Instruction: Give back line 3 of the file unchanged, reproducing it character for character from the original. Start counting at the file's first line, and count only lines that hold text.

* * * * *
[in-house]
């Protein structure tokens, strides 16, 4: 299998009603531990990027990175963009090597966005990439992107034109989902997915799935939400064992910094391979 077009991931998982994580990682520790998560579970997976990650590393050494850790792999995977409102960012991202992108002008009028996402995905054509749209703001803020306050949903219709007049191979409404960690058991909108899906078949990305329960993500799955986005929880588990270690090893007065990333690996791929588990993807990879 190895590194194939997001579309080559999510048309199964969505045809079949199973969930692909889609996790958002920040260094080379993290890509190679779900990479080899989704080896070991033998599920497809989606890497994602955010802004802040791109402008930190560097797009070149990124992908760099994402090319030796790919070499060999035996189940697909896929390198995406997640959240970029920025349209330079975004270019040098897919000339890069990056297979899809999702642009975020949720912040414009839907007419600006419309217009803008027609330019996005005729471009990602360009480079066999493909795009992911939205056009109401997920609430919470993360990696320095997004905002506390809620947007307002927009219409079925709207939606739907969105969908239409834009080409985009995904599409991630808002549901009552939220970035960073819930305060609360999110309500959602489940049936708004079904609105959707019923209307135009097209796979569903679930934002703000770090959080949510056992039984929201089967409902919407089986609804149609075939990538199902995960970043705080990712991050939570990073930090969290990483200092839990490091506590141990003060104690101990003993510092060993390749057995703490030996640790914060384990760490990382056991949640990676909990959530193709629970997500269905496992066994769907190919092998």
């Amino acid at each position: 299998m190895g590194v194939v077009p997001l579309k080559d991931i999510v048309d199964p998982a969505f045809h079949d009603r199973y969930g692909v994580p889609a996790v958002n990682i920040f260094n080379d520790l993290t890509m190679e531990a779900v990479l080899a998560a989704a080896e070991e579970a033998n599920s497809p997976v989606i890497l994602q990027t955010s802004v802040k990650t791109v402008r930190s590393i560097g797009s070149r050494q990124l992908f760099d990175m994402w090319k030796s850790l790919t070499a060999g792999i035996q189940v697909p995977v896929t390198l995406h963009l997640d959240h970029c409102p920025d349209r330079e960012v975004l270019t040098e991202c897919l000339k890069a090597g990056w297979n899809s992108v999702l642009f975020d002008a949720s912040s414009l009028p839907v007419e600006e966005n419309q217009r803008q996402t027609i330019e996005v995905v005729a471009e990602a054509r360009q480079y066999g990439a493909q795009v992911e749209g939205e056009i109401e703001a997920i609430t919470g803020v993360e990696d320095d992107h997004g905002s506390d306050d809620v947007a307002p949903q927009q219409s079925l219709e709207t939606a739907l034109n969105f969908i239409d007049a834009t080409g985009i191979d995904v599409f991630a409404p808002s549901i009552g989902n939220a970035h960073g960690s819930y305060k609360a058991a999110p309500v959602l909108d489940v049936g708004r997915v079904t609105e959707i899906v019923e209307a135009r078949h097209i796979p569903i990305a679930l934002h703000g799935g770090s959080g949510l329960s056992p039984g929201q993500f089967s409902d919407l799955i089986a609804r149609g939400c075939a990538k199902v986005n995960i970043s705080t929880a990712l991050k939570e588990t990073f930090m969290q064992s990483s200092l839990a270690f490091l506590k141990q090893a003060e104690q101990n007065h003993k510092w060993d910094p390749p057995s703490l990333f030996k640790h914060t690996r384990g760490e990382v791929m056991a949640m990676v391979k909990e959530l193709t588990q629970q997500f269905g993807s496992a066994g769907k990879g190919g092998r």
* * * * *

């Amino acid at each position: 299998m190895g590194v194939v077009p997001l579309k080559d991931i999510v048309d199964p998982a969505f045809h079949d009603r199973y969930g692909v994580p889609a996790v958002n990682i920040f260094n080379d520790l993290t890509m190679e531990a779900v990479l080899a998560a989704a080896e070991e579970a033998n599920s497809p997976v989606i890497l994602q990027t955010s802004v802040k990650t791109v402008r930190s590393i560097g797009s070149r050494q990124l992908f760099d990175m994402w090319k030796s850790l790919t070499a060999g792999i035996q189940v697909p995977v896929t390198l995406h963009l997640d959240h970029c409102p920025d349209r330079e960012v975004l270019t040098e991202c897919l000339k890069a090597g990056w297979n899809s992108v999702l642009f975020d002008a949720s912040s414009l009028p839907v007419e600006e966005n419309q217009r803008q996402t027609i330019e996005v995905v005729a471009e990602a054509r360009q480079y066999g990439a493909q795009v992911e749209g939205e056009i109401e703001a997920i609430t919470g803020v993360e990696d320095d992107h997004g905002s506390d306050d809620v947007a307002p949903q927009q219409s079925l219709e709207t939606a739907l034109n969105f969908i239409d007049a834009t080409g985009i191979d995904v599409f991630a409404p808002s549901i009552g989902n939220a970035h960073g960690s819930y305060k609360a058991a999110p309500v959602l909108d489940v049936g708004r997915v079904t609105e959707i899906v019923e209307a135009r078949h097209i796979p569903i990305a679930l934002h703000g799935g770090s959080g949510l329960s056992p039984g929201q993500f089967s409902d919407l799955i089986a609804r149609g939400c075939a990538k199902v986005n995960i970043s705080t929880a990712l991050k939570e588990t990073f930090m969290q064992s990483s200092l839990a270690f490091l506590k141990q090893a003060e104690q101990n007065h003993k510092w060993d910094p390749p057995s703490l990333f030996k640790h914060t690996r384990g760490e990382v791929m056991a949640m990676v391979k909990e959530l193709t588990q629970q997500f269905g993807s496992a066994g769907k990879g190919g092998r």